The power of spa

Spabreaks founder Abi Wright on how to change the spa industry’s attitude towards treating cancer patients. 

It's important to point out that everyone in the spa industry is concerned about the welfare of their clients and it’s for that reason that an issue has arisen when it comes treating clients with cancer. Unfortunately this desire not to cause harm, alongside fear and a lack of education has come to be dealt with in entirely the wrong way. Many spas will not treat clients with or recovering from cancer, particularly while they are undergoing chemo or radiotherapy and this refusal can cause the person anxiety and upset.

The attitude can also cause spa-goers to lie about their health, which is dangerous for everyone and means it won’t be possible to take the right measures for clients’ safety and comfort. For example, research carried out by UK-based The Power of Touch (TPOT) shows that at least 65% of clients previously denied a massage at a spa or salon due to cancer would or already have lied about their condition to ensure they’re not refused treatment again.

On the Spabreaks Recovery Retreats, which launched in 2012 and were developed specifically for clients with cancer, we’re working with spas that want and are able to offer safe treatments for this clientele. Spabreaks is also part of the network established by TPOT, an organisation working to ensure that by 2018, no client is turned away from a spa or salon because of cancer. We have found that for the most part people want to help. What’s needed is more education on the subject, creating a better understanding of how to treat someone with cancer.

Awareness through education
The primary reason spas have been fearful of treating clients with cancer is a longstanding rumour that massage can spread the cancer through the body, which is now largely understood to be untrue (as we have, for example, found by speaking to the clinical lead at the Christie NHS Foundation Trust, a cancer care, research and education centre in Manchester in the UK). In fact, all evidence points towards spa treatments being very positive and extremely helpful for the overall wellbeing of any client, including cancer patients.

There are, however, factors that need to be taken into account for clients who are unwell. Treatments may, for example, need to be gentler and some products might not be suitable as they could be overwhelming for or irritate skin that has become sensitive as a result of chemotherapy. And if the client’s immune system has been compromised, hygiene becomes more important than ever.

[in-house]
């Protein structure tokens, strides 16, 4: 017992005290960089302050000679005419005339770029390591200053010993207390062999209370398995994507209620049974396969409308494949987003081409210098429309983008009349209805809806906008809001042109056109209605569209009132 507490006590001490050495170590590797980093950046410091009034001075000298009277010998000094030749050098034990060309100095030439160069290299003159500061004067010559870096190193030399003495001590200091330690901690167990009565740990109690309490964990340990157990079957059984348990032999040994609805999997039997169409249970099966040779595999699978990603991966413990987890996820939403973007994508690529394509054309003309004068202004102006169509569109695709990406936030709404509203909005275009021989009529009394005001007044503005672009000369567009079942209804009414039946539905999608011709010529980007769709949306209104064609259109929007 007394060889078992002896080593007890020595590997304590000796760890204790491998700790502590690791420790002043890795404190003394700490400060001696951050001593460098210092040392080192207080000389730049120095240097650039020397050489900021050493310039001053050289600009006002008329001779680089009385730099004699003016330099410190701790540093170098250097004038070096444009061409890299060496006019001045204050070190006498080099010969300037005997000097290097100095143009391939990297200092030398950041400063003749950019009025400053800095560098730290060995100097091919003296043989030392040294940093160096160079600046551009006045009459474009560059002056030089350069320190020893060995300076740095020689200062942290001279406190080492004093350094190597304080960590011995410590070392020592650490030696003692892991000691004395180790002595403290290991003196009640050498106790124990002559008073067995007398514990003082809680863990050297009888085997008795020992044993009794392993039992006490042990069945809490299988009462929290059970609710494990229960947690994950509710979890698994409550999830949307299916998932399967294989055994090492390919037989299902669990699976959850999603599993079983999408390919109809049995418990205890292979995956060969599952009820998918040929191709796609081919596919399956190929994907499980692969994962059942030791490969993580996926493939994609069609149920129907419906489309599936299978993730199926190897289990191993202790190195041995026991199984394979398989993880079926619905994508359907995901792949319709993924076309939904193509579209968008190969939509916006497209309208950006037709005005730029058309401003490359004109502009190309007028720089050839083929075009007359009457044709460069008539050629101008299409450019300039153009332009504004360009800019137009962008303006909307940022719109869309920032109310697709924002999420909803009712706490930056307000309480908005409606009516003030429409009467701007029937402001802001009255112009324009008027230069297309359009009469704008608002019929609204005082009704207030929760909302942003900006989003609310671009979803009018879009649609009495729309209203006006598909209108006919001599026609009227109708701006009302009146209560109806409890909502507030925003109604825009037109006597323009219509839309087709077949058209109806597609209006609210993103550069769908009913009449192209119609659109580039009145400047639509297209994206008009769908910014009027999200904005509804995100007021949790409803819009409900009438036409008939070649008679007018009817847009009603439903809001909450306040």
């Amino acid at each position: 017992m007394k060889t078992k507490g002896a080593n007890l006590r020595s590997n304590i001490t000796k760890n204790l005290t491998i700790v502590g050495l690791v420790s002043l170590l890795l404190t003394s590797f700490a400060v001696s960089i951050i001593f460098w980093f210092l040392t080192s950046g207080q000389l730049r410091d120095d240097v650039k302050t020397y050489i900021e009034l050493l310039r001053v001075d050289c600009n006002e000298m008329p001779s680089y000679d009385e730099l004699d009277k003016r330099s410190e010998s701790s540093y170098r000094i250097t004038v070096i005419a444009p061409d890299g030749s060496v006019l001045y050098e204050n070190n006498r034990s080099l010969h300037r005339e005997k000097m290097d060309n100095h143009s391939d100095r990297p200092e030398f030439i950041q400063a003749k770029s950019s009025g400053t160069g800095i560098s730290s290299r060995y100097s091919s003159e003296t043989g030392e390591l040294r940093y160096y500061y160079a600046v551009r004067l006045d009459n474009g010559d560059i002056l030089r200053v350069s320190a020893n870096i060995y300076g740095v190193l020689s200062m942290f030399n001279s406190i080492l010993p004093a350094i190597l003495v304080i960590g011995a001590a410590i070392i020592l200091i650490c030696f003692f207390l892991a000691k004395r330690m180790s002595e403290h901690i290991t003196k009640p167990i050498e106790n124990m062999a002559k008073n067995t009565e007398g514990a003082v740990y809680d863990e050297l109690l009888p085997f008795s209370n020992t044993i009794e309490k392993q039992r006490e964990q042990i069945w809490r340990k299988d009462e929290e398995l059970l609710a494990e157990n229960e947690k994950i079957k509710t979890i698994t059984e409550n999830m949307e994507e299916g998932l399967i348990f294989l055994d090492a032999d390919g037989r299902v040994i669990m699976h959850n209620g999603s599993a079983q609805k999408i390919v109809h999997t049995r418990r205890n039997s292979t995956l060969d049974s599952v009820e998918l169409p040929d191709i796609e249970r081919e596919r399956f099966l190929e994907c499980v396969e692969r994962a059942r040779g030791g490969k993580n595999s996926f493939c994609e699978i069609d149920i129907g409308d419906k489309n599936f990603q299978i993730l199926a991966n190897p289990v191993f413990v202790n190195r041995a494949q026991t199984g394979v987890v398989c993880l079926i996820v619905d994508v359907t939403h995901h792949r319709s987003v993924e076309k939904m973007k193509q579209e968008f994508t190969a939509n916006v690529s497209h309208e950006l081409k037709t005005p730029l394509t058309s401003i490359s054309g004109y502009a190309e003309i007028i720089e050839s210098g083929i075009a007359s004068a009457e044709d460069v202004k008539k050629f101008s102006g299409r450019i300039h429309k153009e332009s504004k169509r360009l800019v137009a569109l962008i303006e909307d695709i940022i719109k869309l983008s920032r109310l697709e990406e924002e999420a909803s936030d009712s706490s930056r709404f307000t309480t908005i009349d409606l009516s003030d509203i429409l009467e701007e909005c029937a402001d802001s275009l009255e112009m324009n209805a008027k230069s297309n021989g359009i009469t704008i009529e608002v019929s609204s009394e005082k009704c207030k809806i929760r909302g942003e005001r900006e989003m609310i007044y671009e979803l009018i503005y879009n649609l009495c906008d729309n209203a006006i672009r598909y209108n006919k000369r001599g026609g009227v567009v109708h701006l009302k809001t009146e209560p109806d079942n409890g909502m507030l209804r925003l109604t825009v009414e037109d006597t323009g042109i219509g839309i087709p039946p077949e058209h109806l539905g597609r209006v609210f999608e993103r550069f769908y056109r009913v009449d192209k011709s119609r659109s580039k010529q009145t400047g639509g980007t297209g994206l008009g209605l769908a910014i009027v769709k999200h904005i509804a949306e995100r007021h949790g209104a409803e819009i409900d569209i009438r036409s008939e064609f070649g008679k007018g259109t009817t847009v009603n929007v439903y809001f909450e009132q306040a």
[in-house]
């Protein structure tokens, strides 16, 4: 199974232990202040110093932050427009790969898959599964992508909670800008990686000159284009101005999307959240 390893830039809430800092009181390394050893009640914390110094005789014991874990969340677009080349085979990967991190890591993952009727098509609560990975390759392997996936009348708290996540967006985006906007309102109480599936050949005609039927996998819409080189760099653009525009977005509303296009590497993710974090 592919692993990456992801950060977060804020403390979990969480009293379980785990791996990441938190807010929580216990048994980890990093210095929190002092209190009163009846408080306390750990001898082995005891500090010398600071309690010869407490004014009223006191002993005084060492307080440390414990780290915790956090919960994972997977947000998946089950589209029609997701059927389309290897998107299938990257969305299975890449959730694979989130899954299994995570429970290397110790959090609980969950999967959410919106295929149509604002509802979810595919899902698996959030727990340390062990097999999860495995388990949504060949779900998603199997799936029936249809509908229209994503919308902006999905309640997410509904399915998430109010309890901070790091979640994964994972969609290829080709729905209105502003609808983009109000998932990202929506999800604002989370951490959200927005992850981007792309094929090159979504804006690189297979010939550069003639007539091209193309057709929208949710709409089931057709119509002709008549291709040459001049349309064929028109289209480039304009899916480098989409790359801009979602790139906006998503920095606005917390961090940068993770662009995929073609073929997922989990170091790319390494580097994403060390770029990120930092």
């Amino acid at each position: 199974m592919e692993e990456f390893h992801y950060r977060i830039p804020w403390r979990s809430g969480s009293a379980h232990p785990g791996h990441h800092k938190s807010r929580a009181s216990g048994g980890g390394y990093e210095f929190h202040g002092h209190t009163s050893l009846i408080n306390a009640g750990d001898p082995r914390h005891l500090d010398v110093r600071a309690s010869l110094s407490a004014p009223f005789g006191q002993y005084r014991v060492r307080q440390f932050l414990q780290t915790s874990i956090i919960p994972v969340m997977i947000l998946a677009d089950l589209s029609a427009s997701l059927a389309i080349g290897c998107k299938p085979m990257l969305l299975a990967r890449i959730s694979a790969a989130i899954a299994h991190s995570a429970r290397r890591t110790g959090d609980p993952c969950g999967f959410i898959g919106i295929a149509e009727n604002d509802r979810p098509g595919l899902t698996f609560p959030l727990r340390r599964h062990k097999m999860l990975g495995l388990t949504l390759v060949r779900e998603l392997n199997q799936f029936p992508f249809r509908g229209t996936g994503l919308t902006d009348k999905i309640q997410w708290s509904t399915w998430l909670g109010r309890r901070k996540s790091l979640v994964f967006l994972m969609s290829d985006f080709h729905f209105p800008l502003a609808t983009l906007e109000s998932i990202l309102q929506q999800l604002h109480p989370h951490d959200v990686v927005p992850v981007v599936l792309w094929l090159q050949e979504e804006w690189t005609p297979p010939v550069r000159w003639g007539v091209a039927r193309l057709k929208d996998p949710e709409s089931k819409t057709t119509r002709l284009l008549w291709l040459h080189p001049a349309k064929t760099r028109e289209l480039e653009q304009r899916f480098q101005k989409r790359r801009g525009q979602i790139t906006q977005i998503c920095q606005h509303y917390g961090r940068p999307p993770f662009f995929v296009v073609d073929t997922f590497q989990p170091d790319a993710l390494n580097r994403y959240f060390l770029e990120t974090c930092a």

For spas to successfully work with cancer patients, the industry – everyone from the business as a whole to spa managers, therapists and education bodies – needs to be proactive in seeking out information. Students and therapists need to get the right education and feel confident in the work they’re doing and spa managers should support their teams on this. It’s about making education on treating those with cancer freely accessible and this is why TPOT, of which Spabreaks is a founding member, was set up.

TPOT’s aim is to educate the industry in a way that is practical and beneficial to all and to ensure that we continue to push for all spas and salons to be fully cancer aware by 2018. It’s about knowledge, so we need to keep talking, sharing and learning. It’s also about removing fear and ensuring therapists and clients feel safe and comfortable in the spa environment.

It’s not a question of providing miracle cures, it’s simply about helping people feel a bit better when they’re having a hard time. A spa treatment is a great way to ease the tension in the body and the psychological and physical impact a kind and nurturing touch can have on people who are going through something difficult is incredible.

Healing and restoration At Spabreaks, we hear stories from therapists about how women who feel they have lost everything that makes them feminine through chemotherapy and a mastectomy have ended up crying with relief during a treatment, simply because of the emotional release and the sense that someone has made them feel human again. To be part of that is amazing.

Spabreaks is now working with the cancer support charity Breast Cancer Care. Initiatives include £1 from every spa voucher bought on Spabreaks between February 16 and March 16 going to Breast Cancer Care. We recently also partnered with The Willow Foundation, which works with very ill young adults, including cancer patients, to encourage more people with serious illnesses into spas.

When it comes to the Recovery Retreats, the idea is to create a safe environment in which clients who are unwell can be looked after, put everything else aside (as much as possible) and have time out just like anyone else. Clients have their consultation over the phone before they visit so that when they arrive it’s not about cancer, it’s just about being themselves. No makeup, no armour, just safe and wrapped up in a fluffy white robe, even if it’s just for a little while.

Abi Wright is director and co-founder of UK-based, which helps consumers find the best spa getaways in the UK, Ireland and countries across Europe. Her roles before setting up Spabreaks include PR and marketing manager for The Vineyard Hotel and Spa and running her own PR company.